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The Whitebait Music Hall, St. Enoch's Wynd, Glasgow

Later - St Enoch's Station - St Enoch Centre

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St Enochs Station and Hotel - From an Album of Photo-Lithographic Views of Glasgow published in 1911

Above - St Enochs Station and Hotel - From an Album of Photo-Lithographic Views of Glasgow published in 1911. The Station and Hotel replaced the former Whitebait Music Hall and the Theatre Royal Dunlop Street.

 

A Bill for the Whitebait Music Hall - From the book 'The Scottish Music Hall 1880 - 1990' by J. H. Littlejohn, published by G. C. Books, 1990 - Courtesy Gareth Price. Arthur Lloyd's Music Hall debut was in March 1861 at the Whitebait Music Hall in Glasgow. Walter Freer recalled the Hall in his 'My Life & Memories' published in 1929 saying:- 'Shearer's Whitebate (sic) Music Hall was on the spot where St. Enoch Station now stands... as you went in you paid your entrance-money, and the price of a refreshment (for drinking gin those days was almost as common as breathing) and took your place in the hall beyond. The stage was railed off from the audience, and the owner of the music hall acted as chairman, announcing each item as it fell due.'

Right - A Bill for the Whitebait Music Hall - From the book 'The Scottish Music Hall 1880 - 1990' by J. H. Littlejohn, published by G. C. Books, 1990 - Courtesy Gareth Price.

In J. H. Littlejohn's 'The Scottish Music Hall 1880 - 1990' he writes on the Whitebait saying:- 'The Whitebait Concert Rooms in St. Enoch's Wynd started out in 1857 as a free and easy before the tables were replaced by stalls in the body of the hall. Admission cost 6d with a free refreshment or cigar thrown in for good measure. Credited with pioneering "girlie" shows with all female casts working behind a wire for their own safety, James Shearer managed the Whitebait until 1868 when his widow took over. John Muir, who was chairman and musical manager of the orchestra combining piano, violin, bass, flute, clarinet, cornet and drums, forewarned audiences that indiscriminate encoring would result in part of the programme being omitted. There is no record of the frequency with which this sanction was enforced until development of the railway system necessitated closure of the Whitebait in 1872.' - J. H. Littlejohn's 'The Scottish Music Hall 1880 - 1990'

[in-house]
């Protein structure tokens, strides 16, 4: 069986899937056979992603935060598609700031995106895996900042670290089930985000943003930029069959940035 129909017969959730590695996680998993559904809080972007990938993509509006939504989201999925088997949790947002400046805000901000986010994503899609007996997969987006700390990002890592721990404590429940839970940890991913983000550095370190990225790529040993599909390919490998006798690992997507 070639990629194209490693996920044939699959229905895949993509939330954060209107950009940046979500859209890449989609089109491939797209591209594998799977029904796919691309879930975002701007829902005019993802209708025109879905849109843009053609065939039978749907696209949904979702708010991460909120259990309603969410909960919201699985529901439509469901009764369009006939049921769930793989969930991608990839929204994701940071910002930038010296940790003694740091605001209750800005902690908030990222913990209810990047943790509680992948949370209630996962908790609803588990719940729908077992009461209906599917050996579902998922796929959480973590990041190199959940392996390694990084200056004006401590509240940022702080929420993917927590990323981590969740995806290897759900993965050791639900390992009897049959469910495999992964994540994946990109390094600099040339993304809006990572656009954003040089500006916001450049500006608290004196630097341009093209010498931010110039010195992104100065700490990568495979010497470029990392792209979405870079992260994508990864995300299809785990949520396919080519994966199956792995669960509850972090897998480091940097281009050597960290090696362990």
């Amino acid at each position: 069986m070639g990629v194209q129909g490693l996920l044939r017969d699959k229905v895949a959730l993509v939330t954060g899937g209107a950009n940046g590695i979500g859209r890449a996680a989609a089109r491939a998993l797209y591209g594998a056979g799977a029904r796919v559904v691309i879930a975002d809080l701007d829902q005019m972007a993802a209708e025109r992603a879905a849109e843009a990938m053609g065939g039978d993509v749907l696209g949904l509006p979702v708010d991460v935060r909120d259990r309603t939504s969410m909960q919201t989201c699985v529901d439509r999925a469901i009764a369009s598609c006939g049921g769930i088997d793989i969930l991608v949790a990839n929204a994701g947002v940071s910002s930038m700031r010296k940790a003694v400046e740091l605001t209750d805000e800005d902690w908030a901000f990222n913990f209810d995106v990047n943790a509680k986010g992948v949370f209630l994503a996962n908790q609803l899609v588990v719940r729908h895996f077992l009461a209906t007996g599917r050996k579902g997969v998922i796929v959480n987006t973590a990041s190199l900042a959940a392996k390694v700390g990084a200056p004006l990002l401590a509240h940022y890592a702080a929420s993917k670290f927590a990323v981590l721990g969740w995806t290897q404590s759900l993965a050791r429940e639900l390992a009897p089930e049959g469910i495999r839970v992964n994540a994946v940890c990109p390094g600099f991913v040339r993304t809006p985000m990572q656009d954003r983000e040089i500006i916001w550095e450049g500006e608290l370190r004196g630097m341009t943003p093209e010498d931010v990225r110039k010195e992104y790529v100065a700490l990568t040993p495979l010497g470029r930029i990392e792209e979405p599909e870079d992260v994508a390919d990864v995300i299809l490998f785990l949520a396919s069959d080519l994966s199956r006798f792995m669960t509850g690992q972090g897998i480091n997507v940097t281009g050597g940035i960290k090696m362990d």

In Peter Honri's book 'John Wilton's Music Hall' for the date of 23rd December 1879, the following is written:- '...Arthur Lloyd inquired whether I had noticed his letter in the ERA about comiques salaries following the revelations that Vance's salary for 12 nights at the Cambridge was one hundred guineas. A considerable sum for the period. Arthur pointed out that - Perhaps it was new to London, but in the provinces, several years ago, he had received £60 per week from Messrs George Ware at the Whitebait Glasgow, The Star, Liverpool, and the Alexandra, Manchester.'

Arthur Lloyd performed at the Whitebait music Hall many times, and his father Horatio Lloyd was a regular performer at the Theatre Royal Dunlop Street which was also lost in 1869 for the building of St Enoch Station. In Horatio Lloyd's autobiography he wrote of the Dunlop Street Theatre saying:- 'Could Alexander revisit the site of the theatre of which he was so proud, he would be strangely bewildered. Neither theatre or Arcade is there. Dunlop Street is, for the chief part of it, now but a tunnel over which the trains of Glasgow and South-Western Railway run into the terminus station of St Enoch Square." - From 'Life of an Actor' by Horatio Lloyd.

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